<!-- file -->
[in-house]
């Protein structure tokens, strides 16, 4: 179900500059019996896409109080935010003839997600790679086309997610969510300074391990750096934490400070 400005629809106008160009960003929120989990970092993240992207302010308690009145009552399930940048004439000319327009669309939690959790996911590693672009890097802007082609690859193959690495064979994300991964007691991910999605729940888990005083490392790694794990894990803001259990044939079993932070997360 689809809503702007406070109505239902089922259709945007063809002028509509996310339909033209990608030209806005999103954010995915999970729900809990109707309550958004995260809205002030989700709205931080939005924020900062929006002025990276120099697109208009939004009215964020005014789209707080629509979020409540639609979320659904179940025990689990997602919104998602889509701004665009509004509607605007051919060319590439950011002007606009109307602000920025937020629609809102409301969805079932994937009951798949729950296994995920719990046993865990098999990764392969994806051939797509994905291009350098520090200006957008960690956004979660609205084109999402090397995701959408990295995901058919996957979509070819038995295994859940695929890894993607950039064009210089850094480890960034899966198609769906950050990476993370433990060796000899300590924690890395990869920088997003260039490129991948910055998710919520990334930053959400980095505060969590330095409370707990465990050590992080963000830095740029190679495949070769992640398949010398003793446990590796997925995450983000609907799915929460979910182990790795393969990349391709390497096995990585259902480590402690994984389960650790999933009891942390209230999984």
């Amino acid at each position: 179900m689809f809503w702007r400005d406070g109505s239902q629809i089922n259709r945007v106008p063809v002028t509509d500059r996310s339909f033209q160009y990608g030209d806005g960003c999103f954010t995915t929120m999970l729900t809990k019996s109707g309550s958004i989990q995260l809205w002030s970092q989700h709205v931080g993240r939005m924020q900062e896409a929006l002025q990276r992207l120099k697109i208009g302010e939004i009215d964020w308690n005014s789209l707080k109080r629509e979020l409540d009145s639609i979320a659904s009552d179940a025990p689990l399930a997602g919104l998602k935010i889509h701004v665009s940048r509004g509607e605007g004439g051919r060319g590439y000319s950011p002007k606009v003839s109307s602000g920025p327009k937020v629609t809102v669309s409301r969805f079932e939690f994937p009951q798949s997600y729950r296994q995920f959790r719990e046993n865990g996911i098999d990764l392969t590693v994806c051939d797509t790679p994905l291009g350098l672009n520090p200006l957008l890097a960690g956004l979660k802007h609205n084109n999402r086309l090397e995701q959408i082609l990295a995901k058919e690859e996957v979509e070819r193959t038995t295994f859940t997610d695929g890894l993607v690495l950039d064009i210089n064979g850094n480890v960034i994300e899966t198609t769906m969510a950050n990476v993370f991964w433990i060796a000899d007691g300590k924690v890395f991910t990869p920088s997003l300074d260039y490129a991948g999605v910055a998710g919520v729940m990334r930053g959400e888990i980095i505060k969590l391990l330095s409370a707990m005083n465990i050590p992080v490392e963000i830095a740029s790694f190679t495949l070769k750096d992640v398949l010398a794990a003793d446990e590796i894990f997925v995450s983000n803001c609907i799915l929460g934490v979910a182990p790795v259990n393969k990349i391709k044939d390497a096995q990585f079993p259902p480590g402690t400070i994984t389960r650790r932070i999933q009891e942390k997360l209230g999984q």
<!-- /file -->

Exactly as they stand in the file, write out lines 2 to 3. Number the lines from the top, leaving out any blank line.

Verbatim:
């Protein structure tokens, strides 16, 4: 179900500059019996896409109080935010003839997600790679086309997610969510300074391990750096934490400070 400005629809106008160009960003929120989990970092993240992207302010308690009145009552399930940048004439000319327009669309939690959790996911590693672009890097802007082609690859193959690495064979994300991964007691991910999605729940888990005083490392790694794990894990803001259990044939079993932070997360 689809809503702007406070109505239902089922259709945007063809002028509509996310339909033209990608030209806005999103954010995915999970729900809990109707309550958004995260809205002030989700709205931080939005924020900062929006002025990276120099697109208009939004009215964020005014789209707080629509979020409540639609979320659904179940025990689990997602919104998602889509701004665009509004509607605007051919060319590439950011002007606009109307602000920025937020629609809102409301969805079932994937009951798949729950296994995920719990046993865990098999990764392969994806051939797509994905291009350098520090200006957008960690956004979660609205084109999402090397995701959408990295995901058919996957979509070819038995295994859940695929890894993607950039064009210089850094480890960034899966198609769906950050990476993370433990060796000899300590924690890395990869920088997003260039490129991948910055998710919520990334930053959400980095505060969590330095409370707990465990050590992080963000830095740029190679495949070769992640398949010398003793446990590796997925995450983000609907799915929460979910182990790795393969990349391709390497096995990585259902480590402690994984389960650790999933009891942390209230999984």
């Amino acid at each position: 179900m689809f809503w702007r400005d406070g109505s239902q629809i089922n259709r945007v106008p063809v002028t509509d500059r996310s339909f033209q160009y990608g030209d806005g960003c999103f954010t995915t929120m999970l729900t809990k019996s109707g309550s958004i989990q995260l809205w002030s970092q989700h709205v931080g993240r939005m924020q900062e896409a929006l002025q990276r992207l120099k697109i208009g302010e939004i009215d964020w308690n005014s789209l707080k109080r629509e979020l409540d009145s639609i979320a659904s009552d179940a025990p689990l399930a997602g919104l998602k935010i889509h701004v665009s940048r509004g509607e605007g004439g051919r060319g590439y000319s950011p002007k606009v003839s109307s602000g920025p327009k937020v629609t809102v669309s409301r969805f079932e939690f994937p009951q798949s997600y729950r296994q995920f959790r719990e046993n865990g996911i098999d990764l392969t590693v994806c051939d797509t790679p994905l291009g350098l672009n520090p200006l957008l890097a960690g956004l979660k802007h609205n084109n999402r086309l090397e995701q959408i082609l990295a995901k058919e690859e996957v979509e070819r193959t038995t295994f859940t997610d695929g890894l993607v690495l950039d064009i210089n064979g850094n480890v960034i994300e899966t198609t769906m969510a950050n990476v993370f991964w433990i060796a000899d007691g300590k924690v890395f991910t990869p920088s997003l300074d260039y490129a991948g999605v910055a998710g919520v729940m990334r930053g959400e888990i980095i505060k969590l391990l330095s409370a707990m005083n465990i050590p992080v490392e963000i830095a740029s790694f190679t495949l070769k750096d992640v398949l010398a794990a003793d446990e590796i894990f997925v995450s983000n803001c609907i799915l929460g934490v979910a182990p790795v259990n393969k990349i391709k044939d390497a096995q990585f079993p259902p480590g402690t400070i994984t389960r650790r932070i999933q009891e942390k997360l209230g999984q």